Foreign Media

Polarisation in the news media

BY RICHARD FLETCHER| IN RESEARCH STUDIES |27/10/2017

There is large variation across nations in the degree to which the audiences for the most popular news brands are polarised along the left–right spectrum,

 

Russian meddling and American desperation

BY SEEMA SIROHI| IN DIGITAL MEDIA |25/10/2017

Last week, three senators introduced “The Honest Ads Act” to regulate political advertising on the Internet and plug the gap in existing laws.

 

Media bias in the British elections

BY NUPUR BASU| IN MEDIA PRACTICE |12/06/2017

Owen Jones of the Guardian lambasted the “Tory press” in UK and said they had literally been baying for Corbyn’s blood.

 

Will she? Won’t she? And why won’t she?

BY NUPUR BASU| IN MEDIA PRACTICE |20/04/2017

Why Theresa May will not agree to take part in a TV debate in the forthcoming elections, is hogging the limelight

 

Net neutrality acquires a powerful new foe

BY SEEMA SIROHI| IN DIGITAL MEDIA |02/03/2017

Trump’s FCC chair Ajit Pai proves his critics right by backing corporate interests and opposing net neutrality

 

Deaf electorate or media in a bubble?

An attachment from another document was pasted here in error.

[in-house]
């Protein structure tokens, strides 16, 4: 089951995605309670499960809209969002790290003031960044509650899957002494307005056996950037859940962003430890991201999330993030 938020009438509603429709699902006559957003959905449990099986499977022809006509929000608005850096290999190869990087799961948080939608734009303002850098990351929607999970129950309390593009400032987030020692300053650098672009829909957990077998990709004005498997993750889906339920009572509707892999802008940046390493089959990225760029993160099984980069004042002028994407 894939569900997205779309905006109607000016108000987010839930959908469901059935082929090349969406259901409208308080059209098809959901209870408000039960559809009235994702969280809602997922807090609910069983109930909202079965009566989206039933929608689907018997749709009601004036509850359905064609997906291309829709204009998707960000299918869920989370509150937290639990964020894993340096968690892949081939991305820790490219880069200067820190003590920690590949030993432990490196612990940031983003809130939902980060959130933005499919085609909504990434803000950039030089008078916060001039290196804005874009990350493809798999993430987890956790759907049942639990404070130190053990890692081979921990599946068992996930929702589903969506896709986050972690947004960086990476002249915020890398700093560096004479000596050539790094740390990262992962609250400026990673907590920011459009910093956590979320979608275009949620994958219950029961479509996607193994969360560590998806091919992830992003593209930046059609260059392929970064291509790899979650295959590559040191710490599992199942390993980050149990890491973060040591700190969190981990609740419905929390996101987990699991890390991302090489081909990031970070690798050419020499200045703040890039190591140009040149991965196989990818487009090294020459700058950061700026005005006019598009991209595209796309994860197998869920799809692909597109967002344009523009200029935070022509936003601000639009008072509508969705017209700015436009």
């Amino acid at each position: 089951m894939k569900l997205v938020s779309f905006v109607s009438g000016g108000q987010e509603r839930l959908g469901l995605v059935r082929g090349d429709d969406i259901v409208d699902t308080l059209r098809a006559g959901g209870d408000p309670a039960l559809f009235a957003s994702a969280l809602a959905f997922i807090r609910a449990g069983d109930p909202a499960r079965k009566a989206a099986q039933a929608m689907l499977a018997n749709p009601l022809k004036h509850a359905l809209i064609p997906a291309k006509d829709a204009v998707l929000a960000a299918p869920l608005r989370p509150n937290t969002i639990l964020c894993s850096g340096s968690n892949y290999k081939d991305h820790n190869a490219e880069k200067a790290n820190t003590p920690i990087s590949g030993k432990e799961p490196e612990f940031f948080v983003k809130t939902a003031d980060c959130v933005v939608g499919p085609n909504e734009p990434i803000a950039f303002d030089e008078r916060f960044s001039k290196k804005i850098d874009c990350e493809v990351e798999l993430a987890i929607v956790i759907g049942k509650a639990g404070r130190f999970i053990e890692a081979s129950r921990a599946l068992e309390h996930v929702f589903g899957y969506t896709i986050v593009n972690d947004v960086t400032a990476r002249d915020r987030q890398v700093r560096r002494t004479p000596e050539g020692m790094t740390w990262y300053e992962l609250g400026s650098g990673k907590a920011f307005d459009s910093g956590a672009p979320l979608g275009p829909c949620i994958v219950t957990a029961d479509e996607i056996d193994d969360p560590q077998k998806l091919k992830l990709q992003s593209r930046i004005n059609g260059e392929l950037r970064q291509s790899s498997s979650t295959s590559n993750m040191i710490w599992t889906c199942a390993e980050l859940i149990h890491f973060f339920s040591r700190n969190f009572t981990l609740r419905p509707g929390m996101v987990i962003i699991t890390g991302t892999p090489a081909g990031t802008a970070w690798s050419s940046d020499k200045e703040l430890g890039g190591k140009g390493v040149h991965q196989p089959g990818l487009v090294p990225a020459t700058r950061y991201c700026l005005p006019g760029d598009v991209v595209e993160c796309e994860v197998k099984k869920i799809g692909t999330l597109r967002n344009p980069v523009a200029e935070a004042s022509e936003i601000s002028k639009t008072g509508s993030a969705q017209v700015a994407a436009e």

BY SEEMA SIROHI| IN OPINION |12/11/2016

The demolition of Trump – an honorable enterprise for editorial writers -- occupied the media more than investigative reporting on the people.

 

The Clinton-Trump online war

BY SEEMA SIROHI| IN DIGITAL MEDIA |05/10/2016

Facebook live videos of the US presidential debate drew 55m viewers. And Donald Trump dominated the conversation on Twitter. Here's how social media is unlocking voter sentiment in this tight presidential race.

 

Is Trump a victim of media bias?

BY SEEMA SIROHI| IN MEDIA PRACTICE |20/08/2016

It is as if large sections of “objective” journalists have decided to come to the rescue of the country and save it from a possible Trump presidency.

 

The unsung hero of the Washington Post

IN MEDIA PRACTICE |20/04/2016

The staff researcher whose work contributed to four of the six Pulitzer prizes the Post won earlier this month is profiled

 

Foley and conflict reporting

BY sevanti ninan| IN OPINION |03/09/2014

"When you start to take risks you know that it is pure luck that you didn't get killed there. It's not worth these things. It's not worth your life."

 

Gaza and a divided media

BY NUPUR BASU| IN MEDIA PRACTICE |17/08/2014